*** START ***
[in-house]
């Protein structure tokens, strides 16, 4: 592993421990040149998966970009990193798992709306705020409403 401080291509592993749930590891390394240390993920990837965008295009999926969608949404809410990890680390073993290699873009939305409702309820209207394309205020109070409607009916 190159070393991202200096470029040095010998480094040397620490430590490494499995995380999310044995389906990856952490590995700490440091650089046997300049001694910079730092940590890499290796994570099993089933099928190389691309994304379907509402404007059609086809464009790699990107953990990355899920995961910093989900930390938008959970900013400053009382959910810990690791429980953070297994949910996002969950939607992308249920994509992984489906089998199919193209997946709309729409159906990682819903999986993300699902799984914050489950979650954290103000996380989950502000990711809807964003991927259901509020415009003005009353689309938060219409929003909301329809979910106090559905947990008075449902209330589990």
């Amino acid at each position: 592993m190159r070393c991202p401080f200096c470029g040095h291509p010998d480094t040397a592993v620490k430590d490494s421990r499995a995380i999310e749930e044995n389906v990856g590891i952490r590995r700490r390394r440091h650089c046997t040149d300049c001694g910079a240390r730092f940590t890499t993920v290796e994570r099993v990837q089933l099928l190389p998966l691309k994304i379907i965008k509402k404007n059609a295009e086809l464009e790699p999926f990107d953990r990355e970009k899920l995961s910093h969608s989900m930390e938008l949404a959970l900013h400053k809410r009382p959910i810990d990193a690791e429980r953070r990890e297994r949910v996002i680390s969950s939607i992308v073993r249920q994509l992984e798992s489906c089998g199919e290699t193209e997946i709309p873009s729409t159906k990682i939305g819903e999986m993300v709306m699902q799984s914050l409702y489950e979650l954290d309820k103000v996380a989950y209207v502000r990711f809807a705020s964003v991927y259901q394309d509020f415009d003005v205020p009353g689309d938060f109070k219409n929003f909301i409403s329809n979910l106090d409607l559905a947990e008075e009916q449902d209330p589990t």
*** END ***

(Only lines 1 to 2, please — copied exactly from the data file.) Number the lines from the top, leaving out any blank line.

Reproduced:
[in-house]
């Protein structure tokens, strides 16, 4: 592993421990040149998966970009990193798992709306705020409403 401080291509592993749930590891390394240390993920990837965008295009999926969608949404809410990890680390073993290699873009939305409702309820209207394309205020109070409607009916 190159070393991202200096470029040095010998480094040397620490430590490494499995995380999310044995389906990856952490590995700490440091650089046997300049001694910079730092940590890499290796994570099993089933099928190389691309994304379907509402404007059609086809464009790699990107953990990355899920995961910093989900930390938008959970900013400053009382959910810990690791429980953070297994949910996002969950939607992308249920994509992984489906089998199919193209997946709309729409159906990682819903999986993300699902799984914050489950979650954290103000996380989950502000990711809807964003991927259901509020415009003005009353689309938060219409929003909301329809979910106090559905947990008075449902209330589990």